Public Act 490. Wagener reminded the Council that at its urging the Department of Environmental Protection (DEP) now collects data on farmland and open space that is registered under the Public Law 490 preferential tax rate program. State Forester Christopher Martin has reported that 2/3 of the towns have reported their data to the DEP. Wagener said he was surprised by the acreage classified as open space under P.A. 490, and he expects that this data will be useful when this year’s annual report is created, and for other purposes.

Environmental Monitor and land transfers. Wagener said that due to a sudden surge in state-owned land transfers, Tuesday’s edition of the Environmental Monitor was unusually large – 26 pages when faxed to municipal clerks, as required by statute. The next edition will be even larger. The current effort by state agencies to inventory saleable assets could further increase the number of land transfers. In consideration of these circumstances, there is a need to redesign the land transfer section of the Environmental Monitor to save space and to make the process clear to the layman reader. Any transfer of land could appear in the Monitor from one to three times depending upon whether there are comments received about the proposed transfer. With this volume it will be important for the reader to know to what point in the process the notice pertains.  Wagener said that staff had outlined a redesign last year, but never implemented it because there were no land transfer notices to publish.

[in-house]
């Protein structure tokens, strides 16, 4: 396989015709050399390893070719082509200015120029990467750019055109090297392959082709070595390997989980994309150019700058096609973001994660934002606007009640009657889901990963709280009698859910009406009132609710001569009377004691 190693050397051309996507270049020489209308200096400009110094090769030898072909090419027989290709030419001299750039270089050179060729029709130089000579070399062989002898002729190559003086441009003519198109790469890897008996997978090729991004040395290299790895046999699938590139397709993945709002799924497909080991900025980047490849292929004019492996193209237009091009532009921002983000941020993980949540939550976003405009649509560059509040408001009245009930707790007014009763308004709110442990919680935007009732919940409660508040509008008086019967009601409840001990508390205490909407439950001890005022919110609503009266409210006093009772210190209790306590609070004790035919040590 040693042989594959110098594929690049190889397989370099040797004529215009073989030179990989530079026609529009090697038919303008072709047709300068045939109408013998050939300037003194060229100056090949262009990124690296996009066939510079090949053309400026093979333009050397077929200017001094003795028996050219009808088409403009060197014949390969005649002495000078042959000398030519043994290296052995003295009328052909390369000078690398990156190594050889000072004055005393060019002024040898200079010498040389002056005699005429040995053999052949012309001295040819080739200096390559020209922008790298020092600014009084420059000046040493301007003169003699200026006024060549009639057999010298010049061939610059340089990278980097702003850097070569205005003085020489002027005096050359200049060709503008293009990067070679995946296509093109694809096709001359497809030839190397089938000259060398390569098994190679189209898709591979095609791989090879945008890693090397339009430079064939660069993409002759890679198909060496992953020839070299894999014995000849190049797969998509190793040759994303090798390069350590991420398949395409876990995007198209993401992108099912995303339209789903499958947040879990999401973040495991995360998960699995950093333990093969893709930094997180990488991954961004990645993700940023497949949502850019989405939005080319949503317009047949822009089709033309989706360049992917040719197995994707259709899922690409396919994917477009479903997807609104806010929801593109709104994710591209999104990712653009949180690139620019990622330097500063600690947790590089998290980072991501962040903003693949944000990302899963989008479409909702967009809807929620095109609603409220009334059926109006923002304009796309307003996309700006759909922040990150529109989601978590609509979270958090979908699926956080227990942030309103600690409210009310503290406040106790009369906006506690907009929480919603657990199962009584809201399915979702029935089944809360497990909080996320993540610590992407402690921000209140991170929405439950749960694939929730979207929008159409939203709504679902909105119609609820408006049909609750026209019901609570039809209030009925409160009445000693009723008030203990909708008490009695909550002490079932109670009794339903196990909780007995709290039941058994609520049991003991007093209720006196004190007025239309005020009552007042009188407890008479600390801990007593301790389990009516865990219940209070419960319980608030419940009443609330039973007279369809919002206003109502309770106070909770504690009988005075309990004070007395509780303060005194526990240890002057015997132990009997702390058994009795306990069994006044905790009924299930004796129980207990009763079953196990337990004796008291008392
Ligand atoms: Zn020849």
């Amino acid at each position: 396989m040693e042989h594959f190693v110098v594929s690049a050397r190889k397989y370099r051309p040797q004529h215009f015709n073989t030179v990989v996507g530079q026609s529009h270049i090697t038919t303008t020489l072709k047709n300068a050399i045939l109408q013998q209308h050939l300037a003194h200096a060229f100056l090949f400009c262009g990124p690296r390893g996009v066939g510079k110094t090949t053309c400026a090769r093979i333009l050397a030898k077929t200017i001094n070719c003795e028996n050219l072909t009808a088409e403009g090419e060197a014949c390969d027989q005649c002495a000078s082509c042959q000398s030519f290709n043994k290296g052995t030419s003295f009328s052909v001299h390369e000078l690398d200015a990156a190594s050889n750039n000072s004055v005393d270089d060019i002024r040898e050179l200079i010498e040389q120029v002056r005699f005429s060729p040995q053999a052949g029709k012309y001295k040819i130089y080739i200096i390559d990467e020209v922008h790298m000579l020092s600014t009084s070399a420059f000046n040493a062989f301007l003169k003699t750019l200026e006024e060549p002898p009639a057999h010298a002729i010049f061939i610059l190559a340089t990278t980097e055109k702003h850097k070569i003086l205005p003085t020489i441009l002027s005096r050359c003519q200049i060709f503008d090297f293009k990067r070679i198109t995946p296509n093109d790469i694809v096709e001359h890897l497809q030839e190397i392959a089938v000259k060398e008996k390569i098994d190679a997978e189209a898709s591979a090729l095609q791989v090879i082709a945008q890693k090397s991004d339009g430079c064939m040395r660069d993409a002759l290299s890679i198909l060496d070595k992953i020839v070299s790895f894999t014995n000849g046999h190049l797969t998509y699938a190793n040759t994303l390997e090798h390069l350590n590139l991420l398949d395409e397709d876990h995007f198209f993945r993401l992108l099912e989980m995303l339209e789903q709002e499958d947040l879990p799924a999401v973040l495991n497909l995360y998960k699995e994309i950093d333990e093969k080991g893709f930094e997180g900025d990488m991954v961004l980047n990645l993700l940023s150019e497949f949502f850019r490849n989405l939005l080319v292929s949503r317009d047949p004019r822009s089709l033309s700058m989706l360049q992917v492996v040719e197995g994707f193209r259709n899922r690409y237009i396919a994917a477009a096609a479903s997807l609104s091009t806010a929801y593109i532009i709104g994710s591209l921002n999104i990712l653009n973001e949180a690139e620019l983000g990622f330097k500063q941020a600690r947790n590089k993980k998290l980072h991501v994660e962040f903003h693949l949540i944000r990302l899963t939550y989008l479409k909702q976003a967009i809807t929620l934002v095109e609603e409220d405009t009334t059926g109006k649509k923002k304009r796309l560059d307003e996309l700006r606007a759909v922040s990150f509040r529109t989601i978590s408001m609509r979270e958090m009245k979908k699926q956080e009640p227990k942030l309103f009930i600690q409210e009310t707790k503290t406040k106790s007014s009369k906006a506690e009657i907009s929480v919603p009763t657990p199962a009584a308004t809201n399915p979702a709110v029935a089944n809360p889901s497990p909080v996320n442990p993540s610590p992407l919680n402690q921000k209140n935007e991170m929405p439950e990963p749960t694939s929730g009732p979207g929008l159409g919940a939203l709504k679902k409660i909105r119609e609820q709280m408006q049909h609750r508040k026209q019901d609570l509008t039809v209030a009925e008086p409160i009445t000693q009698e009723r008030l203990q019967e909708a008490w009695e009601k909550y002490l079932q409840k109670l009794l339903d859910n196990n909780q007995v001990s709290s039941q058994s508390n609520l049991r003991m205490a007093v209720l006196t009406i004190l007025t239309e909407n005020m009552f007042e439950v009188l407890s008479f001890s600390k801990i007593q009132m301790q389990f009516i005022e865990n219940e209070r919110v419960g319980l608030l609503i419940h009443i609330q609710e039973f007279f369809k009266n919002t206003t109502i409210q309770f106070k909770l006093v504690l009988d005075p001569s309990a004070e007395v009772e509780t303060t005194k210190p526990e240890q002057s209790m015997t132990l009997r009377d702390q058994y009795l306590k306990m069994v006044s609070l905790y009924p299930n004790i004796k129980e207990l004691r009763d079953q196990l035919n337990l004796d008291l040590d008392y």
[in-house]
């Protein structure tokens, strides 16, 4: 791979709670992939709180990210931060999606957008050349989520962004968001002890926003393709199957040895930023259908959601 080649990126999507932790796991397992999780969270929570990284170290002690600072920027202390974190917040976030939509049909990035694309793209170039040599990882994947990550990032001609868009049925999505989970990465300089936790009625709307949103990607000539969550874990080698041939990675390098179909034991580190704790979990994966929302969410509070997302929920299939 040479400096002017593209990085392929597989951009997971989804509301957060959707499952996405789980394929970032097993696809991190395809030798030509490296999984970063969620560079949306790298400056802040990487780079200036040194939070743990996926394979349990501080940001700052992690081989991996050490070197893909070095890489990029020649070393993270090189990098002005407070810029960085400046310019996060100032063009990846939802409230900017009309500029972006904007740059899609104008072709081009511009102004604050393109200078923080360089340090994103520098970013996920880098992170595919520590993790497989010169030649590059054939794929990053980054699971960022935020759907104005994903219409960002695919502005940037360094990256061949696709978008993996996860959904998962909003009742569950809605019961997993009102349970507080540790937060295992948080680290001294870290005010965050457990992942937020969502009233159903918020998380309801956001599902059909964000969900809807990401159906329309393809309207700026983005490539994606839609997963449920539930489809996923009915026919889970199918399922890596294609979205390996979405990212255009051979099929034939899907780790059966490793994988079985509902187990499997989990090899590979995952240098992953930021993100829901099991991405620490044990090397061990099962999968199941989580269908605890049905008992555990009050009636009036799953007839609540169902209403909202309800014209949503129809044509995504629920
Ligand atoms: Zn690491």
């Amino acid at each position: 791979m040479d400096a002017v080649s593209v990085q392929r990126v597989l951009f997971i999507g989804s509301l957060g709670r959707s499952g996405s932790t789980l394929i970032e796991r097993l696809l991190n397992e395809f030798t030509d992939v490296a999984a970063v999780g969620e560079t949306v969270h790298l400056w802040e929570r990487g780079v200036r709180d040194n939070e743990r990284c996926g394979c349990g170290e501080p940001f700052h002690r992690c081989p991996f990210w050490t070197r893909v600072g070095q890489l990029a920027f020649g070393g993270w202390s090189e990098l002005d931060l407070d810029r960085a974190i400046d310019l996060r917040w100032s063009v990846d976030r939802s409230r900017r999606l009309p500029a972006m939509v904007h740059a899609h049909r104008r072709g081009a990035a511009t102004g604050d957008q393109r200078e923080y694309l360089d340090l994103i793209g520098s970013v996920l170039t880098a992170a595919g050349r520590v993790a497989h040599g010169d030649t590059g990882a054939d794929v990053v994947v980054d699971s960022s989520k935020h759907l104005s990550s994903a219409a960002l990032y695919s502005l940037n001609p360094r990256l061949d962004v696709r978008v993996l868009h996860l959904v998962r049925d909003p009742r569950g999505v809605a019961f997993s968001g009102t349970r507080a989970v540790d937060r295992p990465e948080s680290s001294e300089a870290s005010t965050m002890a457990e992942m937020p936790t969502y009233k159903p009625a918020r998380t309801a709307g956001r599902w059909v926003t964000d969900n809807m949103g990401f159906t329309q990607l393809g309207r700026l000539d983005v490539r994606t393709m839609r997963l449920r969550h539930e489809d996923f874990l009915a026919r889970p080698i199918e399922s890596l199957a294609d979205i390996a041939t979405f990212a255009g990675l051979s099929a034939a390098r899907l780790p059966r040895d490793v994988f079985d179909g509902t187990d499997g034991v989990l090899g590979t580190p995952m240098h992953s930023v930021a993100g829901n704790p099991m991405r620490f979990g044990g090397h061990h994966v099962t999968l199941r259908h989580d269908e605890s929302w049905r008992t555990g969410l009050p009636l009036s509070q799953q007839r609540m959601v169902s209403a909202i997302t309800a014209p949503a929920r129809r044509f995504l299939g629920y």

Web traffic analysis. Wagener referred the Council to the website traffic report he had sent them prior to the meeting. A discussion of the trends followed.  Members agreed with staff that the data could be useful in planning the release of future paperless reports.

Citizen Complaints

Aquifer contamination in the Tylerville area of Haddam.  Lisa Wadge of Haddam was introduced to speak about her organization, Citizens for Clean Groundwater, and its involvement with the problem of contamination of the Tylerville Aquifer with chemicals. Ms. Wadge gave a brief history of her involvement in environmental contamination issues, including years as an engineer and consultant and brownfield developer.  She showed maps of pollution plumes she had developed, and discussed the long struggle to get governmental action to investigate and ameliorate the Tylerville problem. She said she has been told that the delay has been due mostly to the volume of similar sites and the lack of resources. She said that filtration systems being provided by the state are only a short term patch; the solution lay in eliminating the source of the problem. She said that in many cases removal of the source is less expensive that bringing in a new public water supply. She gave the Council lists of contaminated wells and results of recent well testing.